I realised I have been neglecting my Tec160fl. I’ve either been using my c11 for viewing smaller objects or my Tak Epsilon 130 for larger ones. As a refractor man this felt wrong so last night I dusted off my tec and went out for a mixed normal glass and night vision session.
First point to note is that I was in London so skies were very lp. Sqm measured 17.9 at start and got to heady heights of 18.3.
I used an astro physics 0.75 photo visual reducer and switched between a 55mm plossl (system speed f2.5) and 41mm panoptic (system speed f3.3).
The 55mm plossl gave some fairly poor edge stars (linear!) whereas the 41mm pan gave sharp points to the edge (first time I’ve used the pan with the tec).
On nebulae the 55mm was generally better if you ignored the edge stars (which were nullified by the 3nm ha filter to some extent). The North America was rather nice considering the skies- not as in my face as I get at a dark sky but some good detail and nice subtlety. The crescent was a bit disappointing - I have seen much better with the c11 from the same site - maybe transparency wasn’t as good last night, thinking about it I think that was the case.
Sagittarius was low down as always in the UK 🙁 about 15 degrees. And the nebulae were disappointing again compared to views I got with the c11 a few weeks ago. The swan was the best of the lot but the c11 gave me real detail previously whereas I just got the broad outline last night. Eagle, trifid and lagoon were basically just disappointing smudges with no detail to make out (I could just make out the lane in the lagoon). Eastern veil was very nice though - some nice detail visible which surprised me.
Switching to the 642 astronomik (nice filter even with Lp)
This was more successful. With the less filtered stars, the 55mm edge distortion was really showing up so I used the 41mm panoptic most of the time which gave very aesthetic views across the fov. M13 was lovely as always with the propellor obvious. Even the tiny ngc6229 glob was nice. In fact every glob was good including m92 and several others. M81/m82 as good as normal with the dark lane visible in m82. Oddly I couldn’t see the needle galaxy at all though!! Yes transparency issues again..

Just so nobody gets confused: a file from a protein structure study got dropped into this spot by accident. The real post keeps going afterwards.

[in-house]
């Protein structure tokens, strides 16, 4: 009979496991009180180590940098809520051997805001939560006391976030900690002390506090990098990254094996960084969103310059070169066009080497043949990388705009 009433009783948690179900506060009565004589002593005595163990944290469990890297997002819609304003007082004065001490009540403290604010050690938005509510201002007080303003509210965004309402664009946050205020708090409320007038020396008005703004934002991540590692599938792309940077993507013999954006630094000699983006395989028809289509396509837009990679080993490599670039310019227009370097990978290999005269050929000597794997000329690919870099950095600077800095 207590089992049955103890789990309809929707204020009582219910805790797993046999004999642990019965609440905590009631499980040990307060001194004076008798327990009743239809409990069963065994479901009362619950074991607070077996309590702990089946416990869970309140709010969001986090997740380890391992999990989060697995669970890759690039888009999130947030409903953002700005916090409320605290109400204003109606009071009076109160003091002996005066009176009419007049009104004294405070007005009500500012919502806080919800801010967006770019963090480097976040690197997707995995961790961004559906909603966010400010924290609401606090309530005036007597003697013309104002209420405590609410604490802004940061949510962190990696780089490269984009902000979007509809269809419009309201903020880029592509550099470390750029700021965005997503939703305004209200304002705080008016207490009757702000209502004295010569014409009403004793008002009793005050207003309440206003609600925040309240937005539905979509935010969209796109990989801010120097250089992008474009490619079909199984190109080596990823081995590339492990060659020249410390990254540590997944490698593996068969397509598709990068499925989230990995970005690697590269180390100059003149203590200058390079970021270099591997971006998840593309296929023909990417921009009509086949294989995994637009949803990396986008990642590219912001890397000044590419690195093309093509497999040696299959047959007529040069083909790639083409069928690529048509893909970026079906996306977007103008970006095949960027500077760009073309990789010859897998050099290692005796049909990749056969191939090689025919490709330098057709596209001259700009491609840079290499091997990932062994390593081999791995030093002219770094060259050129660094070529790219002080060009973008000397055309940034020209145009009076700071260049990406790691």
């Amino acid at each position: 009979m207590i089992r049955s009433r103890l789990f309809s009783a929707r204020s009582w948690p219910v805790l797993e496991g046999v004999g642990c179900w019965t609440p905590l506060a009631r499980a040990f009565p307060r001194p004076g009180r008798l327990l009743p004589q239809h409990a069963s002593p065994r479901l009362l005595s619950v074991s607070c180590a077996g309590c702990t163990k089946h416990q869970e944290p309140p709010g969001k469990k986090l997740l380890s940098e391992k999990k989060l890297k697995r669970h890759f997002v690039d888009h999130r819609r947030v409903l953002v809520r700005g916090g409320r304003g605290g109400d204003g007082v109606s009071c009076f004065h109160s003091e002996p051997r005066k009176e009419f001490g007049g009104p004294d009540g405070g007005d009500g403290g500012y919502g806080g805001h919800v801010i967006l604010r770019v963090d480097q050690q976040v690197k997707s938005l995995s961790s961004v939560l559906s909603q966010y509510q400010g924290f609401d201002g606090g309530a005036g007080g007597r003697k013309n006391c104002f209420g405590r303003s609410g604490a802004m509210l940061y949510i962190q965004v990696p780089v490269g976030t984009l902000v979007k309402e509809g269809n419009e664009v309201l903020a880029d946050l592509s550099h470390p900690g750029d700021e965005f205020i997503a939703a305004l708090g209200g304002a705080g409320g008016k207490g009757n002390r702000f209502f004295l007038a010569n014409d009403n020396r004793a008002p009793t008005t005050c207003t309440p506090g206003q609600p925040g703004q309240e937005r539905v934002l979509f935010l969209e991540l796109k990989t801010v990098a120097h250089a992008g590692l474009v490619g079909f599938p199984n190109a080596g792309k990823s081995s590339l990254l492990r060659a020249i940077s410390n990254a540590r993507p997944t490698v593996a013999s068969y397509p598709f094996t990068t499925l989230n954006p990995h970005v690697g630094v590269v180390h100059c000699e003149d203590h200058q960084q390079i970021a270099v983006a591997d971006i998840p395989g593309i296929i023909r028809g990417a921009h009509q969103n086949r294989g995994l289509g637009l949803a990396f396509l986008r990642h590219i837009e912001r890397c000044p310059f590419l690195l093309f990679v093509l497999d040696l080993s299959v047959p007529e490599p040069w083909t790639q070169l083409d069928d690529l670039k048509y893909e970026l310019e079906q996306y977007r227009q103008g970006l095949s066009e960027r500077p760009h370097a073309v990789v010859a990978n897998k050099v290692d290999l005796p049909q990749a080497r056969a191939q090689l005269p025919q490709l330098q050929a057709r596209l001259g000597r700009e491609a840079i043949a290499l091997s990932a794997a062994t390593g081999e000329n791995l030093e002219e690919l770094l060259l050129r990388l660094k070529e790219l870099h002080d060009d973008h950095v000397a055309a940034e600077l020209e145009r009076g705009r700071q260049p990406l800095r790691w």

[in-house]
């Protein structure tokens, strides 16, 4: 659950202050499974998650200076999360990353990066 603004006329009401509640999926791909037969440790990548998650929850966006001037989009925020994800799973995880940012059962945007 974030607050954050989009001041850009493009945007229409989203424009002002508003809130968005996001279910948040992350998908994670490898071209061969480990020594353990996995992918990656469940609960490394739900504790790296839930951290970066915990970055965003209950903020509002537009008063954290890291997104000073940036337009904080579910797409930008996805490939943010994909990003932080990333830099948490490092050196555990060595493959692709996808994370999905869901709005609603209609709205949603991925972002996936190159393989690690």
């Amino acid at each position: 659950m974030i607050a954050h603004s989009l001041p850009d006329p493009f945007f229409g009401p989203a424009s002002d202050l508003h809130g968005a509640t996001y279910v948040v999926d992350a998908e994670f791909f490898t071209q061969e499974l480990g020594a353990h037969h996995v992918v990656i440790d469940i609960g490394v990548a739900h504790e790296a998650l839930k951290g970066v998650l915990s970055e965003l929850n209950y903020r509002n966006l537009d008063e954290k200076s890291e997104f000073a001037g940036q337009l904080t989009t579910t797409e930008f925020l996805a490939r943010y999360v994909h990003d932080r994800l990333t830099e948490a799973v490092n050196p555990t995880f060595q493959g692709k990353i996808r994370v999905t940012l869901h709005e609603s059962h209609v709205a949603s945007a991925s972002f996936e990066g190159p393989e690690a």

I didn’t put the pier extension on so for the high clusters was sitting on the lawn to see through the eyepiece! C11 wins here!!
In summary the tec performed very well as expected. With normal glass last night I really enjoyed the 200x lunar views and the double double at 200x and the carbon star t lyrae was a stunning red.
With night vision the tec was nice with the reducer and 41mm panoptic. On reflection, transparency was disappointing I guess so nebulae didn’t really show like I am used to.
However, it reinforced my view that the tec sits between two stools - not enough fov for the bigger objects and too much for the smaller ones. If you only have one scope then the tec is a good compromise for nv. But the extra aperture of the c11 really helps on the smaller objects - I think the c11 is noticeably better just because of the aperture and the fact that at low mag the c11 doesn’t need to be fantastic optically to give lovely views. For larger objects my smaller scopes such as the baader 95mm refractor or Tak Epsilon 130 are better since they frame say the veil or the North America nebula much better. The tec just didn’t have enough fov even with the reducer and 55mm plossl (only around 2.5 degrees whereas I get 4 degrees with the other scopes).
For nv my preference is definitely the two scope one. One for large objects with a fov of 4 degrees at 10x and one for smaller objects with a fov of 1 degree and mag of 40x.
But on the moon with normal glass the Tec160fl is king!!
Edited by Gavster, 09 June 2019 - 04:56 AM.